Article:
Neolithic FaceTime

Digs & Discoveries March/April 2017

(Top: © The Trustees of the British Museum; Above: © The Trustees of the British Museum. Photo by RN-DS partnership)

Forensic experts have reconstructed the face of a man who lived around 9,500 years ago in Jericho, near the Jordan River in the West Bank. The reconstruction was based on a micro-CT scan of his skull, which had been covered in plaster and has clamshells for eyes. Alexandra Fletcher of the British Museum, where the skull is housed, believes it and others like it were created as part of an ancestor cult.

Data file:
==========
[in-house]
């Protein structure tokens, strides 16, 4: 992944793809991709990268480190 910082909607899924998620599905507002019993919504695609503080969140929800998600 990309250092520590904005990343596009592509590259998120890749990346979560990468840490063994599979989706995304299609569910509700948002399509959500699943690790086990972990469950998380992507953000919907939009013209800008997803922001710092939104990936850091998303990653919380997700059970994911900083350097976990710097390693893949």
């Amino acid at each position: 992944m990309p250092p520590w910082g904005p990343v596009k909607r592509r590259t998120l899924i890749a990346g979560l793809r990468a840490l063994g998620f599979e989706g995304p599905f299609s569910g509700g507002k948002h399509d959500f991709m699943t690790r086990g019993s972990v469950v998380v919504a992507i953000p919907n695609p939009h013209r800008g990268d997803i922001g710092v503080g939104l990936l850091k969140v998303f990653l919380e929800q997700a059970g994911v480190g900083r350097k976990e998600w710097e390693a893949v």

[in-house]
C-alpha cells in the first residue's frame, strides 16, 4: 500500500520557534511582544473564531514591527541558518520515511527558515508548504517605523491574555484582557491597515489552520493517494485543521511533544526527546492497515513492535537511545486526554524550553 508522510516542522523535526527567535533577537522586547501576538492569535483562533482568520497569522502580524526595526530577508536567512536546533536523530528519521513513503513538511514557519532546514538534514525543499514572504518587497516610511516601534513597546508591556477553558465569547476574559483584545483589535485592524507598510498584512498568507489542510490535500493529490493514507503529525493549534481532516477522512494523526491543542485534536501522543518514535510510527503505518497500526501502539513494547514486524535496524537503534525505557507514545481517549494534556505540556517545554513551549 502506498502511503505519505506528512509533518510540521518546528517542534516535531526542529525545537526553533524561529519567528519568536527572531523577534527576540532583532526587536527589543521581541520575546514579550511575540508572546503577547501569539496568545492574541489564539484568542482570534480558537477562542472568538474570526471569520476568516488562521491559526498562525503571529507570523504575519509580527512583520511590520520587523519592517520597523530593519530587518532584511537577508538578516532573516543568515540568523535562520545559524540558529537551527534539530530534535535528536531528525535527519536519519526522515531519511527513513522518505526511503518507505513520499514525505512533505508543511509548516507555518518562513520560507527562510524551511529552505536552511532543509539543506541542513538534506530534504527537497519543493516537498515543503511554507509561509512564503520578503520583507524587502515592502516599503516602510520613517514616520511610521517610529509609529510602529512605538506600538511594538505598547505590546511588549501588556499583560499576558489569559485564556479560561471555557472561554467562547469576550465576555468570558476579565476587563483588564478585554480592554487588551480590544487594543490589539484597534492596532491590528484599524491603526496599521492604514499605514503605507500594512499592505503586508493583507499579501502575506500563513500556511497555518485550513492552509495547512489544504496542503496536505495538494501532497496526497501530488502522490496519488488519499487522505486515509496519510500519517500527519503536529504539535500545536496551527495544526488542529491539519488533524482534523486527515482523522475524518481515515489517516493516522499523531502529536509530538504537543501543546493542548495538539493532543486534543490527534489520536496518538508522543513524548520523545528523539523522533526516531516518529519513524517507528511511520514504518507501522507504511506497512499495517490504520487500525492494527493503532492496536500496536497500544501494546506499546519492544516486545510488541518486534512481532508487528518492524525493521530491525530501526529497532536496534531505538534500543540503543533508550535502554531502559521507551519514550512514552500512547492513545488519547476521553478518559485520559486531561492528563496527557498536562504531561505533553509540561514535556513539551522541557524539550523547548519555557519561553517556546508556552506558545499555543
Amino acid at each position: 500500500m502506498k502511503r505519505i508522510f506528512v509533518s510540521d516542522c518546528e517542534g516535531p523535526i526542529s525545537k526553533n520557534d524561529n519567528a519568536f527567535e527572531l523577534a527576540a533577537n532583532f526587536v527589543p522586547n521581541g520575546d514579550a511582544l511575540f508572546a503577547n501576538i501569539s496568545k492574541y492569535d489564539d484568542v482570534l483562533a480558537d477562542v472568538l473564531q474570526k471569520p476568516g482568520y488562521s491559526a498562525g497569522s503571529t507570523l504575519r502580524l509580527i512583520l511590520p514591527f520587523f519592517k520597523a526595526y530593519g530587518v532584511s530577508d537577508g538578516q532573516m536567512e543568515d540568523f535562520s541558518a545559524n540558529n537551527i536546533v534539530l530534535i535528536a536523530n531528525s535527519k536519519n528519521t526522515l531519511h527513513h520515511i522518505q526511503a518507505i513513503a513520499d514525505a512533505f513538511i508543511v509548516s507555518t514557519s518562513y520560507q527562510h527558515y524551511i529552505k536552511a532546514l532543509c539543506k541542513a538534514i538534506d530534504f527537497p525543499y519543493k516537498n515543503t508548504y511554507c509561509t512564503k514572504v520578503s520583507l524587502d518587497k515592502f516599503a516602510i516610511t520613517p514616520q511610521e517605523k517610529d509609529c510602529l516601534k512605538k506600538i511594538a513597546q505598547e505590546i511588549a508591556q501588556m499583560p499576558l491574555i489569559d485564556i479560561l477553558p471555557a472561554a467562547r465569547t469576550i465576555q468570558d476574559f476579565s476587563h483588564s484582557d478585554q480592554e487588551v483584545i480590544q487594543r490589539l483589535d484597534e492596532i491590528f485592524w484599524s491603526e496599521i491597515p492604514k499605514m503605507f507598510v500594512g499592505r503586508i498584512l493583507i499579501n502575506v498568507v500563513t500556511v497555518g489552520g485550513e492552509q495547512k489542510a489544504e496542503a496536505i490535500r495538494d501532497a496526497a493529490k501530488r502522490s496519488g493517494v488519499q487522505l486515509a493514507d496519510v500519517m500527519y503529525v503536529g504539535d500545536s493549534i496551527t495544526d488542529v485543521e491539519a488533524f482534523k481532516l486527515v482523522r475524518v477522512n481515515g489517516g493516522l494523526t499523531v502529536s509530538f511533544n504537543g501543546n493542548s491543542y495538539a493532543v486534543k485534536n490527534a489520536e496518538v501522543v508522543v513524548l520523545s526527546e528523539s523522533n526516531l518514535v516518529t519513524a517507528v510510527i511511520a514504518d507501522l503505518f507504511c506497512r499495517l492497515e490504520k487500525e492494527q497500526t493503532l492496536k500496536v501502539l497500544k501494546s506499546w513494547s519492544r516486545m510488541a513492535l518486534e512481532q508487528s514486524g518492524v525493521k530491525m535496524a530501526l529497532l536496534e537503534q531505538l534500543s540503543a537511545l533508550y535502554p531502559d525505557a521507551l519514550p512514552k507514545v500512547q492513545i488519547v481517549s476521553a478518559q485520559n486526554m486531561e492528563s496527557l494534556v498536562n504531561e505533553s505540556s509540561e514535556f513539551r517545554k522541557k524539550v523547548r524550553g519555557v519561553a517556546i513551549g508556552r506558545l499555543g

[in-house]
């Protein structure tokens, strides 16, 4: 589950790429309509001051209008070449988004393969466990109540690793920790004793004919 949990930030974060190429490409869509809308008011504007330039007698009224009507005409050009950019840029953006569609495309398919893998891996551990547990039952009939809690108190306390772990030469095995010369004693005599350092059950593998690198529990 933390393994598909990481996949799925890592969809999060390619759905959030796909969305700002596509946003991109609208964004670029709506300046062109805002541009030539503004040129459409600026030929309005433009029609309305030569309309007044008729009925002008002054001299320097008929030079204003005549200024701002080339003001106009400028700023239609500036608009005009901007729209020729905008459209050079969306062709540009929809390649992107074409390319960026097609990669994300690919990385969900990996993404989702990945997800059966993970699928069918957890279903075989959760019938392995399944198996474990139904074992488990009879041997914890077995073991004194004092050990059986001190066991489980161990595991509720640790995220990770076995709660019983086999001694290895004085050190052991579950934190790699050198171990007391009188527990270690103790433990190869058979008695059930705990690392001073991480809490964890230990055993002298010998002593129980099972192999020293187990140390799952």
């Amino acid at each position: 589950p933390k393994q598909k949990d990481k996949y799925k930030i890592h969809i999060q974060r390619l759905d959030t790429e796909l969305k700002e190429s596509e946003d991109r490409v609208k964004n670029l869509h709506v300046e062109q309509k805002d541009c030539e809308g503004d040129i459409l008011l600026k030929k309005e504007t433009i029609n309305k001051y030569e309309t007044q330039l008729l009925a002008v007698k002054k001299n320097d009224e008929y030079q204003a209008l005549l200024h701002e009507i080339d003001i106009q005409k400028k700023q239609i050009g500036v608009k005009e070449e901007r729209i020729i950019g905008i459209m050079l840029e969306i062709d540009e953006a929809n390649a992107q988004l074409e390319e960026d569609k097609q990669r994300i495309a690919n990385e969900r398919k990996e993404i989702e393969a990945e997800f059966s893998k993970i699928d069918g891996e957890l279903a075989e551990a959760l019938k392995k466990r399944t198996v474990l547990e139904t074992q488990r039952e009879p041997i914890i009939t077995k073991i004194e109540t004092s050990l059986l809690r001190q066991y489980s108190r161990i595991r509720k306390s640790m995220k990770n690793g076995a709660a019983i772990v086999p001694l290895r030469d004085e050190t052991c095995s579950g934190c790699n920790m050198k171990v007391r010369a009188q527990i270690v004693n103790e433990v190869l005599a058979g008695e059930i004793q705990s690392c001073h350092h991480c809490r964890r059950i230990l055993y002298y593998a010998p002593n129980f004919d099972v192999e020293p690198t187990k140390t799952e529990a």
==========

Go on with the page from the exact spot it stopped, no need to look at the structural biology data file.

The scan reveals that the skull belonged to a man who died after the age of 40 and had a broken nose that healed during his lifetime. In addition, his skull had been tightly bound from early infancy, changing its shape. “This person lived a very long time ago,” says Fletcher, “but he could go out shopping in London today, and nobody would turn a hair. He’s a modern human, just like you or me.”

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